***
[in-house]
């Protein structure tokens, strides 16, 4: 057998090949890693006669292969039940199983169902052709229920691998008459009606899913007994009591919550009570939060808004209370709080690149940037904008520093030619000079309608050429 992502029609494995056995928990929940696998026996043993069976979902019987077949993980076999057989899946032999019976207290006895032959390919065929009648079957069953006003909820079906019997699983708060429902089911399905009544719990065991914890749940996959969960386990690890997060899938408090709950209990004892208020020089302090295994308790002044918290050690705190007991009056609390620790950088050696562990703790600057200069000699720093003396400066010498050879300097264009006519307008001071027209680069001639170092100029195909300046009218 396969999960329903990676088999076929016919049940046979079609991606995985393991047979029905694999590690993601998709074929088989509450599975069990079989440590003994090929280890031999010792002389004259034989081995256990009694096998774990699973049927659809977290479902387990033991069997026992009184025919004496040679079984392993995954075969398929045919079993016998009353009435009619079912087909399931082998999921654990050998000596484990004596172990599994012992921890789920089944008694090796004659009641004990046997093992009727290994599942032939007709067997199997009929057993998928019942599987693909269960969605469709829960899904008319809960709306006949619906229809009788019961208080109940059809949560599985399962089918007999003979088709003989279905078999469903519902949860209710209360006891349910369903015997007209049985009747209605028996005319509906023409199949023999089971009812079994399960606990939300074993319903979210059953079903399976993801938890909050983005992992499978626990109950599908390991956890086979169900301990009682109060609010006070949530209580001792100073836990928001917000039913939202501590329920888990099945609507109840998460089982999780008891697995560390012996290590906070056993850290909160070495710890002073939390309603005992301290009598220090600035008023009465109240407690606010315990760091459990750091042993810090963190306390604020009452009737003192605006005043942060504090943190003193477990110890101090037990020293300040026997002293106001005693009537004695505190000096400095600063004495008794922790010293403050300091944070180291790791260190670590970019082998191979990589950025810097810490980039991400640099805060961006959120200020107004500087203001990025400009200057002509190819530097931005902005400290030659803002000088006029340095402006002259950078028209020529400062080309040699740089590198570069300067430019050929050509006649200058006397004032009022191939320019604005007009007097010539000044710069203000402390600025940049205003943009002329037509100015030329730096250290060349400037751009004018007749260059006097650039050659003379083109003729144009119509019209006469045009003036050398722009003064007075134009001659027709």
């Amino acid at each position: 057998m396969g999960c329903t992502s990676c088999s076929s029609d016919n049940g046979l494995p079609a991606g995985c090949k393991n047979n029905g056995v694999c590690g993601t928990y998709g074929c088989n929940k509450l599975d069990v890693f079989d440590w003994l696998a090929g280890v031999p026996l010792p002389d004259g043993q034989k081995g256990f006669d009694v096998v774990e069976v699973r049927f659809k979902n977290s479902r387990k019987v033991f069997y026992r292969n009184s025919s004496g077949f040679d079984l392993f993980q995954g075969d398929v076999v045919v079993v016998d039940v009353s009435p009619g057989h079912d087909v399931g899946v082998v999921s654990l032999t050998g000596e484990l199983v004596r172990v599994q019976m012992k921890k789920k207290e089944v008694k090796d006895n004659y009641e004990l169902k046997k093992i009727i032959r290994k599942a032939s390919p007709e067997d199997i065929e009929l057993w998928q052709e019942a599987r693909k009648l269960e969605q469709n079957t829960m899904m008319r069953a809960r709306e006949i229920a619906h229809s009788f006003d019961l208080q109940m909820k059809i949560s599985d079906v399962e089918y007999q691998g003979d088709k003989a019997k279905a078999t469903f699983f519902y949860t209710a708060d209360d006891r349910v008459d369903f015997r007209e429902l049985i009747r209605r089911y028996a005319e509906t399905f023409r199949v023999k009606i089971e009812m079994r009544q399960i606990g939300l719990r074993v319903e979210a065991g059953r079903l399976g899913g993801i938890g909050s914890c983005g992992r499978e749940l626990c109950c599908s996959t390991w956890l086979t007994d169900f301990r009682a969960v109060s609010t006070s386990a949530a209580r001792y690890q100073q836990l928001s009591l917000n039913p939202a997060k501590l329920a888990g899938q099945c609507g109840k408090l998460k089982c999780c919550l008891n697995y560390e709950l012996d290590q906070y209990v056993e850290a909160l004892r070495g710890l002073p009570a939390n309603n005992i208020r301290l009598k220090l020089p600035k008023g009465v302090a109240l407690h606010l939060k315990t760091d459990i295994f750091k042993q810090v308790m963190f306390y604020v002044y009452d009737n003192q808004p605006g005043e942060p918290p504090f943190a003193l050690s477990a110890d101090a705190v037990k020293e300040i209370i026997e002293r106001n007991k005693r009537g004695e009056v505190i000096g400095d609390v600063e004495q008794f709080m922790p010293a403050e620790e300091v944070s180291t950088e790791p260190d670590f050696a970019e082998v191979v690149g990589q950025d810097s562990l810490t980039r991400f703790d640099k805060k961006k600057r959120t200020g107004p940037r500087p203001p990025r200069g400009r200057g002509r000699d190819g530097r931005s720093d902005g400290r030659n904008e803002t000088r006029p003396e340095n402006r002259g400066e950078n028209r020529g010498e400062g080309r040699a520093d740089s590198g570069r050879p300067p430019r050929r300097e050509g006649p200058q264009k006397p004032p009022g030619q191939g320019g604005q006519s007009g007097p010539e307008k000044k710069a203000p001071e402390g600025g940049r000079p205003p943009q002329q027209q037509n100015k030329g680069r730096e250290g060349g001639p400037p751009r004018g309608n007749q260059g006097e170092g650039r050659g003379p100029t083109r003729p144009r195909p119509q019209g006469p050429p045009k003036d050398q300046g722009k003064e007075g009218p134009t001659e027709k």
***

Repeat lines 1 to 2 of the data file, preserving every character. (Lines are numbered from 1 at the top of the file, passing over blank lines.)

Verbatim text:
[in-house]
């Protein structure tokens, strides 16, 4: 057998090949890693006669292969039940199983169902052709229920691998008459009606899913007994009591919550009570939060808004209370709080690149940037904008520093030619000079309608050429 992502029609494995056995928990929940696998026996043993069976979902019987077949993980076999057989899946032999019976207290006895032959390919065929009648079957069953006003909820079906019997699983708060429902089911399905009544719990065991914890749940996959969960386990690890997060899938408090709950209990004892208020020089302090295994308790002044918290050690705190007991009056609390620790950088050696562990703790600057200069000699720093003396400066010498050879300097264009006519307008001071027209680069001639170092100029195909300046009218 396969999960329903990676088999076929016919049940046979079609991606995985393991047979029905694999590690993601998709074929088989509450599975069990079989440590003994090929280890031999010792002389004259034989081995256990009694096998774990699973049927659809977290479902387990033991069997026992009184025919004496040679079984392993995954075969398929045919079993016998009353009435009619079912087909399931082998999921654990050998000596484990004596172990599994012992921890789920089944008694090796004659009641004990046997093992009727290994599942032939007709067997199997009929057993998928019942599987693909269960969605469709829960899904008319809960709306006949619906229809009788019961208080109940059809949560599985399962089918007999003979088709003989279905078999469903519902949860209710209360006891349910369903015997007209049985009747209605028996005319509906023409199949023999089971009812079994399960606990939300074993319903979210059953079903399976993801938890909050983005992992499978626990109950599908390991956890086979169900301990009682109060609010006070949530209580001792100073836990928001917000039913939202501590329920888990099945609507109840998460089982999780008891697995560390012996290590906070056993850290909160070495710890002073939390309603005992301290009598220090600035008023009465109240407690606010315990760091459990750091042993810090963190306390604020009452009737003192605006005043942060504090943190003193477990110890101090037990020293300040026997002293106001005693009537004695505190000096400095600063004495008794922790010293403050300091944070180291790791260190670590970019082998191979990589950025810097810490980039991400640099805060961006959120200020107004500087203001990025400009200057002509190819530097931005902005400290030659803002000088006029340095402006002259950078028209020529400062080309040699740089590198570069300067430019050929050509006649200058006397004032009022191939320019604005007009007097010539000044710069203000402390600025940049205003943009002329037509100015030329730096250290060349400037751009004018007749260059006097650039050659003379083109003729144009119509019209006469045009003036050398722009003064007075134009001659027709």